Here are some facts and tips on the hair and makeup brushes. What woman doesn’t love trying out each season’s new makeup colors and formulas. And who can resist the latest shampoos, conditioners, pomades and gels that just might be the missing link to help you achieve the perfectly tousled locks of Blake Lively or the off-the-beach waves of Kate Hudson.
Go ahead and indulge, but don’t overlook an essential element of your beauty artillery: brushes. The right brushes for both hair and makeup can help make you absolutely dazzling!
“If you don’t have the right application tools,” says Tasha Reiko Brown, Hollywood makeup artist and The Style Glossy blogger, “even the most expensive products won’t go on properly.”
Look for brushes that feel comfortable in your hand, that aren’t shedding and that have soft bristles. Brown chooses synthetic bristles for concealer, lip and foundation brushes, but she opts for natural bristles – such as sable, mink or goat – for blush or powder brushes.
“Stiffer bristles can scratch your skin,” she says. If you prefer not to use animal products, look for brushes made from high-grade synthetic fibers, such as the PETA-approved taklon bristles.
Here’s what you need:
• Face Foundation brush, large powder brush, blush/bronzer brush (you can use one brush for both bronzer and blush, just wipe off brush between applying each product), concealer brush
• Eyes Fluff brush for applying shadow to lid, flat liner brush for applying color along the lash line
• Optional Tapered shadow brush for applying shadow in crease or blending eyeliner and shadow to create a smoky eye, spooly brush or disposable mascara wand for grooming brows and combing through eyelashes to remove clump between applying coats of mascara, angled eyebrow brush for applying powder to brows, and lip brush
Makeup artists are fastidious about keeping their tools pristine. “Perfect application comes from clean tools,” says beauty pro Robert Jones, author of Looking Younger: Makeovers That Make You Look as Young as You Feel. “Blush or powder brushes should be cleaned at least once a month, and eye brushes once a week.”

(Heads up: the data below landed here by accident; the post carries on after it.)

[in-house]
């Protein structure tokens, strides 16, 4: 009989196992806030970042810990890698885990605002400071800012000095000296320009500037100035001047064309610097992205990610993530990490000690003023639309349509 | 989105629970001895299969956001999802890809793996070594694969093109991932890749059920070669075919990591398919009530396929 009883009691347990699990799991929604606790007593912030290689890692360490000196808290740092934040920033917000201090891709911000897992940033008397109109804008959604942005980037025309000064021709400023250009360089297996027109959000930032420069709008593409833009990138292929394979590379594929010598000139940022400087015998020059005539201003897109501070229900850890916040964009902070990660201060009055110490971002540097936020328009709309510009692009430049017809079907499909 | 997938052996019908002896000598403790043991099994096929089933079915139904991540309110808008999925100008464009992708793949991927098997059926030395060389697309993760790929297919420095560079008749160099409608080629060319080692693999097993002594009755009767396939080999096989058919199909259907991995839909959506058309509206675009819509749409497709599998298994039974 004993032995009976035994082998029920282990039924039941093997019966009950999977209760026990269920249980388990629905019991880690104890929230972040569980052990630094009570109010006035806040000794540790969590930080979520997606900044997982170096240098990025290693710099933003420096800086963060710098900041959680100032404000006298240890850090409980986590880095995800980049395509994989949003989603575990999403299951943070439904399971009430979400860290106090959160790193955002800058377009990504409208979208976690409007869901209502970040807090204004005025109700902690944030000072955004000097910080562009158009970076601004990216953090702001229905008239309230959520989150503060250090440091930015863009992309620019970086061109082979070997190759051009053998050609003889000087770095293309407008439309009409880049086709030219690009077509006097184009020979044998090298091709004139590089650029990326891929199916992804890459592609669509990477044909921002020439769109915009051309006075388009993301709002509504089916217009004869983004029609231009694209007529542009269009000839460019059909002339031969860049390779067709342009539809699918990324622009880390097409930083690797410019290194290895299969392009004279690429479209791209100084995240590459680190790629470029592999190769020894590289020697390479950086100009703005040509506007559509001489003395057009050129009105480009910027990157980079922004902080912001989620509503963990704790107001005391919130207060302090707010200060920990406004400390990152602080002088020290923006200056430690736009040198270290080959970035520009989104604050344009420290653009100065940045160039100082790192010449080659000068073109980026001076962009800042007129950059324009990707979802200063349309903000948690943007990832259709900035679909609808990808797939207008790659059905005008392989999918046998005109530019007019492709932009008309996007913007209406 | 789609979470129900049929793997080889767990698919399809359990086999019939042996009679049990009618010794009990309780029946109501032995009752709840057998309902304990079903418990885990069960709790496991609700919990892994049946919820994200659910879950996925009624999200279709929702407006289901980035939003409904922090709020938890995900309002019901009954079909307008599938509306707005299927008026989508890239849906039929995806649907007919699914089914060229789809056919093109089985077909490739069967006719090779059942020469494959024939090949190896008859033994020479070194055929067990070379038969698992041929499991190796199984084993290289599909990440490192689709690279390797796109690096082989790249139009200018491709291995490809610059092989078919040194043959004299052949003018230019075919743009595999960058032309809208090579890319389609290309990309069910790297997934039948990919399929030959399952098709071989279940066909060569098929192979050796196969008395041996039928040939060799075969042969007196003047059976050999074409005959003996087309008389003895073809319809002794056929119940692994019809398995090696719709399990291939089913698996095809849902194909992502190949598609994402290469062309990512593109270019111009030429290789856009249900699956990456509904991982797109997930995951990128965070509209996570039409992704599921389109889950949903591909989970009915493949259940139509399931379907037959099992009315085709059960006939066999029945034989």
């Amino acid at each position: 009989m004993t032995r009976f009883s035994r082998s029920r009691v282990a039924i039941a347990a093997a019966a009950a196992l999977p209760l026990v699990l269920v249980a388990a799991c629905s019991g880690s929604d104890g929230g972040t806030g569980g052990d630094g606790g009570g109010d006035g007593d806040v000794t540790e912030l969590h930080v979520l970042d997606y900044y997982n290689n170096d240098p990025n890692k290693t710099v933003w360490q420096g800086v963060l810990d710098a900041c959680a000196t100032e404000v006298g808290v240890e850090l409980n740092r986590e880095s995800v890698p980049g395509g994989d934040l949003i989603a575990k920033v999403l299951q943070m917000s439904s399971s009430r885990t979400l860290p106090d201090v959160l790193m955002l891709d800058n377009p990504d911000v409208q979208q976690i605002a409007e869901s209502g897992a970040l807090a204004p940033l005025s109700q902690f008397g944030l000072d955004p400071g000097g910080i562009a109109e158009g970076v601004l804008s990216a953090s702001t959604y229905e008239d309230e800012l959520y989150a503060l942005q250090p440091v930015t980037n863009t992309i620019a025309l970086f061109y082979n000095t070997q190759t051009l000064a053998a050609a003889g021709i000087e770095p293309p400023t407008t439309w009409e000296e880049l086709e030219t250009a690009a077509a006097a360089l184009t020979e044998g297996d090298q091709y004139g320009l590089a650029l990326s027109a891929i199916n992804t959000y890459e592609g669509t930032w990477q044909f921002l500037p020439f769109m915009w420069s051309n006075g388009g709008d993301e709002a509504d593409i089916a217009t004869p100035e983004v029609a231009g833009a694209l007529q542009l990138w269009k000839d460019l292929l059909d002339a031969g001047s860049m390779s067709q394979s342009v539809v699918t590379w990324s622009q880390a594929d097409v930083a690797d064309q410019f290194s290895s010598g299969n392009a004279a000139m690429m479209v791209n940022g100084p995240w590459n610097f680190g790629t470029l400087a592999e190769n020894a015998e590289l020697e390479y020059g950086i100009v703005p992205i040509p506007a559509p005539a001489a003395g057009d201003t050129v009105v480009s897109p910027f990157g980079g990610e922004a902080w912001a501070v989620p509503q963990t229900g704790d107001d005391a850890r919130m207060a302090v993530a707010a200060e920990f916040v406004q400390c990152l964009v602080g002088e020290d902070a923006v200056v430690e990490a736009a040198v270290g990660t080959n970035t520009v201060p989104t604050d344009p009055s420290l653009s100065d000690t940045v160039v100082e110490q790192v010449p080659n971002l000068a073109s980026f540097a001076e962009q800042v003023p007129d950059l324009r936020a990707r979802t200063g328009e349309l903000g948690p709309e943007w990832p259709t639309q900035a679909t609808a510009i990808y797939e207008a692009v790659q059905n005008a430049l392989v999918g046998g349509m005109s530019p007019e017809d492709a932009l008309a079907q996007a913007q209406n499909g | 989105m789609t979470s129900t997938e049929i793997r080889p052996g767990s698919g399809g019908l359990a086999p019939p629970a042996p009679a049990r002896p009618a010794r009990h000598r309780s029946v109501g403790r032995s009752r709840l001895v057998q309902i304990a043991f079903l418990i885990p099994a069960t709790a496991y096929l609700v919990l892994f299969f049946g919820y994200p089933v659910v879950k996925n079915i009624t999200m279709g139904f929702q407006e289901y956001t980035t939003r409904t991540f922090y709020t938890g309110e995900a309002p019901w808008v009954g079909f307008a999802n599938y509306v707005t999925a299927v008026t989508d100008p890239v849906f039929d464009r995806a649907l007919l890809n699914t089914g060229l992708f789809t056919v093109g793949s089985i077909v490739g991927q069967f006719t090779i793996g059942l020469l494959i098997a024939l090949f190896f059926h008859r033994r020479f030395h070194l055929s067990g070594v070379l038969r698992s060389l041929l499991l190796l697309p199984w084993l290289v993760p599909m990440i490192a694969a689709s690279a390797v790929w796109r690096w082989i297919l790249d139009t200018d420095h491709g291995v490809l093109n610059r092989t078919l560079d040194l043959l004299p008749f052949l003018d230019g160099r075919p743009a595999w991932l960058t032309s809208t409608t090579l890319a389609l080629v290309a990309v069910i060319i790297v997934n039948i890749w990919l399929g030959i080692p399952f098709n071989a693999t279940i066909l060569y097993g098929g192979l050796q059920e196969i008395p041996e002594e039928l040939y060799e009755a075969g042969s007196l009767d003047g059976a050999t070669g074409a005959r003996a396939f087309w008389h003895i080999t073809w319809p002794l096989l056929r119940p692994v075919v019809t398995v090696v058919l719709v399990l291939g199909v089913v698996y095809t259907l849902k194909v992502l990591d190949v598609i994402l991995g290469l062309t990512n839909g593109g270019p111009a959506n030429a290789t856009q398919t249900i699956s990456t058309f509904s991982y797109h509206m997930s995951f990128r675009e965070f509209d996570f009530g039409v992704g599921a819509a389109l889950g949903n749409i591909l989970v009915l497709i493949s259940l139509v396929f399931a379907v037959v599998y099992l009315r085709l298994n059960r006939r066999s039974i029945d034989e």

Brown’s favorite brush cleaner? Your regular shampoo. “Just put a little shampoo on wet hands, run it through the brush hairs and lay the brush flat on a towel to dry.” Pros agree that with proper care, a set of brushes will last a decade or more.
Most women will need two combs, our experts say:
• Wide-toothed comb should be kept in the shower for distributing conditioner evenly throughout hair and for gentle detangling.
• Fine-toothed comb is necessary for backcombing or teasing. “At 4 in the afternoon when your hair is starting to flatten out, backcombing is an easy way to create volume,” says Kenneth Darrell, a Nashville hairdresser and educator. “Working from the crown, take panels of hair about 1/2 inch in thickness and gently tease. Then, smooth out just the surface of the hair. You won’t need any spray or styling product, because your hair will be sufficiently dirtied up from the day’s wear to hold the volume.”
A few different brush options are available, depending on your hair type and usage:
• Round brush If you blow-dry your hair, this brush is essential. Look for one with a combination of synthetic and natural boar’s hair bristles: The nylon bristles will give you a good grip on your hair while the natural ones impart shine.
• Paddle brush “Use a paddle brush at the end of the day to impart smoothness and shine to hair that may look a little flat and gnarly,” says Darrel.
Natural boar toothbrush This is optional.“Keep one in your purse,” suggests Michael Shaun Corby, a hair pro who often works backstage at fashion shows. “If you add just a touch of pomade or hairspray to the bristles, you can tame all those flyaways on the surface of your hair without disrupting the style.
If you have superfine or thin hair, use the toothbrush right at your scalp in a circular motion to pick up all those fine hairs that a hairbrush doesn’t get to. Every bit of volume helps!”
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Shelley Levitt is the managing editor of The Style Glossy. She is a former west coast editor of Self and senior writer at People.